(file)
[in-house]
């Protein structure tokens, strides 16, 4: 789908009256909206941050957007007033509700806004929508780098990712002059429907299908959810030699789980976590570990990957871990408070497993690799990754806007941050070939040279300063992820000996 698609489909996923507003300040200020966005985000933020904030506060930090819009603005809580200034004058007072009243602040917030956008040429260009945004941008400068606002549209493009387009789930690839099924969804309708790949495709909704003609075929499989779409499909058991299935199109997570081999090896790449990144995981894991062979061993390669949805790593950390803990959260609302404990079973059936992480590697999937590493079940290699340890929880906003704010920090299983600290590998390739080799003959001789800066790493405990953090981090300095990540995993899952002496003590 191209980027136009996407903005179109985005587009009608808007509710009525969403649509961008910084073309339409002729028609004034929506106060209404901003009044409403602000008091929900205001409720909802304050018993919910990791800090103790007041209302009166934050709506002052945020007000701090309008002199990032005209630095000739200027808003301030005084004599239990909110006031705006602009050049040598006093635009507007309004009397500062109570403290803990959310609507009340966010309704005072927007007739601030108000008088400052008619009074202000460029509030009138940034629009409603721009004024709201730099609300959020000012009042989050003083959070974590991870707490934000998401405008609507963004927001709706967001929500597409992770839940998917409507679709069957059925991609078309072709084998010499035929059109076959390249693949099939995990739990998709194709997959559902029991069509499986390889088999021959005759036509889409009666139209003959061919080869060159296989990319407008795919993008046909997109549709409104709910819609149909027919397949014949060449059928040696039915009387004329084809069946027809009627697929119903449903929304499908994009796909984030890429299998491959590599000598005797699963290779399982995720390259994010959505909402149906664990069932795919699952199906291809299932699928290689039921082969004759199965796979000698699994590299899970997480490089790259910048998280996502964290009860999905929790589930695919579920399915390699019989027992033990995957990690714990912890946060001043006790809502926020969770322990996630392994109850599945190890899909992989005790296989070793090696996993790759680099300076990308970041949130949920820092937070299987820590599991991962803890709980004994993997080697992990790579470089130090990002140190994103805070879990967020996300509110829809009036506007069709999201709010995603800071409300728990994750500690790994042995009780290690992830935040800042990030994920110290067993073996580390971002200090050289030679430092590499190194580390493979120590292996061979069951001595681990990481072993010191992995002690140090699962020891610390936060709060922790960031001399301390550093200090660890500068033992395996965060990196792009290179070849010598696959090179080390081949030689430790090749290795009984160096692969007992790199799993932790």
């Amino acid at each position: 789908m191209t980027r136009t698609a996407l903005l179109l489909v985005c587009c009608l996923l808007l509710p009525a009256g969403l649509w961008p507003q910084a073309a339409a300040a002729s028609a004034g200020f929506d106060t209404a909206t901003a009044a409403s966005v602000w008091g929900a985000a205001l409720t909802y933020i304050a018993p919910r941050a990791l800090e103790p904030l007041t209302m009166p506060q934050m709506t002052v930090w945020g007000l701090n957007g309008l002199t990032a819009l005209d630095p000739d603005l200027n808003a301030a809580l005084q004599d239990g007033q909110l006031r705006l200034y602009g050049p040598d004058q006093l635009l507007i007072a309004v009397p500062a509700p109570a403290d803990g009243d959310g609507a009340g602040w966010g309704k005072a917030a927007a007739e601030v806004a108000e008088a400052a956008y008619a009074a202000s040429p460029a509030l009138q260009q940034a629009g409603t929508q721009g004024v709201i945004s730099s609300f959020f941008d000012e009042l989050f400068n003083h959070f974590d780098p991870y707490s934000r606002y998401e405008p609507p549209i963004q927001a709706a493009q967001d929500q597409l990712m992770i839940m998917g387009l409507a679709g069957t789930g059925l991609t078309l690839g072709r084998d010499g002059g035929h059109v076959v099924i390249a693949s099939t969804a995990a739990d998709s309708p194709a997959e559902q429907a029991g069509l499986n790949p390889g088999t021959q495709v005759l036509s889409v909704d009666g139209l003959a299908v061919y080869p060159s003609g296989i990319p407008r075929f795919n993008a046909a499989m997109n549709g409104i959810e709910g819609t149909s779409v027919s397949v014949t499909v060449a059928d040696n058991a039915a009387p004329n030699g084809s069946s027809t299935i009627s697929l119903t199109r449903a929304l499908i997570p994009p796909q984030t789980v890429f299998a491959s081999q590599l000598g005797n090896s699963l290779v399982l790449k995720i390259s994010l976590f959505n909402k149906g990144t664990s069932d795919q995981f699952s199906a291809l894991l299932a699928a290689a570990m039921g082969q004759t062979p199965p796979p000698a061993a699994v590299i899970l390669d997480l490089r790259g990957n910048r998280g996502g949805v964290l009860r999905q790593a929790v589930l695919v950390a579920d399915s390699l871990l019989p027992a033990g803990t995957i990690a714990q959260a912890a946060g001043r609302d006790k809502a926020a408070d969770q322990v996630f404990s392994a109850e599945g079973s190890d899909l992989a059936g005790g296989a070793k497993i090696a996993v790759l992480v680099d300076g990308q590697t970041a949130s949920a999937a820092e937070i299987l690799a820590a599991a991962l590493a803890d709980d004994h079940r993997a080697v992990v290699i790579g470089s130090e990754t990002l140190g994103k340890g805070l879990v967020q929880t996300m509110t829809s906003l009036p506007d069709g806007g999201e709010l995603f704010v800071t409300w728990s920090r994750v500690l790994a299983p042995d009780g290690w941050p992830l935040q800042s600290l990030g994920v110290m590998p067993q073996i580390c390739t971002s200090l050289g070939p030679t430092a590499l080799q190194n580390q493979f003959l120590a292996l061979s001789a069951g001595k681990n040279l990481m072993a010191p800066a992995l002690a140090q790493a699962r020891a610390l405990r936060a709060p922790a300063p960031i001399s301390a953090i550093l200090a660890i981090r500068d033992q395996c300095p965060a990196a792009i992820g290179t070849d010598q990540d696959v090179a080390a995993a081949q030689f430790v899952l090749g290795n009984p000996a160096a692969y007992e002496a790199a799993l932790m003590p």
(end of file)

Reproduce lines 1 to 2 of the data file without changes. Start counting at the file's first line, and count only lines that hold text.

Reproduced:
[in-house]
């Protein structure tokens, strides 16, 4: 789908009256909206941050957007007033509700806004929508780098990712002059429907299908959810030699789980976590570990990957871990408070497993690799990754806007941050070939040279300063992820000996 698609489909996923507003300040200020966005985000933020904030506060930090819009603005809580200034004058007072009243602040917030956008040429260009945004941008400068606002549209493009387009789930690839099924969804309708790949495709909704003609075929499989779409499909058991299935199109997570081999090896790449990144995981894991062979061993390669949805790593950390803990959260609302404990079973059936992480590697999937590493079940290699340890929880906003704010920090299983600290590998390739080799003959001789800066790493405990953090981090300095990540995993899952002496003590 191209980027136009996407903005179109985005587009009608808007509710009525969403649509961008910084073309339409002729028609004034929506106060209404901003009044409403602000008091929900205001409720909802304050018993919910990791800090103790007041209302009166934050709506002052945020007000701090309008002199990032005209630095000739200027808003301030005084004599239990909110006031705006602009050049040598006093635009507007309004009397500062109570403290803990959310609507009340966010309704005072927007007739601030108000008088400052008619009074202000460029509030009138940034629009409603721009004024709201730099609300959020000012009042989050003083959070974590991870707490934000998401405008609507963004927001709706967001929500597409992770839940998917409507679709069957059925991609078309072709084998010499035929059109076959390249693949099939995990739990998709194709997959559902029991069509499986390889088999021959005759036509889409009666139209003959061919080869060159296989990319407008795919993008046909997109549709409104709910819609149909027919397949014949060449059928040696039915009387004329084809069946027809009627697929119903449903929304499908994009796909984030890429299998491959590599000598005797699963290779399982995720390259994010959505909402149906664990069932795919699952199906291809299932699928290689039921082969004759199965796979000698699994590299899970997480490089790259910048998280996502964290009860999905929790589930695919579920399915390699019989027992033990995957990690714990912890946060001043006790809502926020969770322990996630392994109850599945190890899909992989005790296989070793090696996993790759680099300076990308970041949130949920820092937070299987820590599991991962803890709980004994993997080697992990790579470089130090990002140190994103805070879990967020996300509110829809009036506007069709999201709010995603800071409300728990994750500690790994042995009780290690992830935040800042990030994920110290067993073996580390971002200090050289030679430092590499190194580390493979120590292996061979069951001595681990990481072993010191992995002690140090699962020891610390936060709060922790960031001399301390550093200090660890500068033992395996965060990196792009290179070849010598696959090179080390081949030689430790090749290795009984160096692969007992790199799993932790």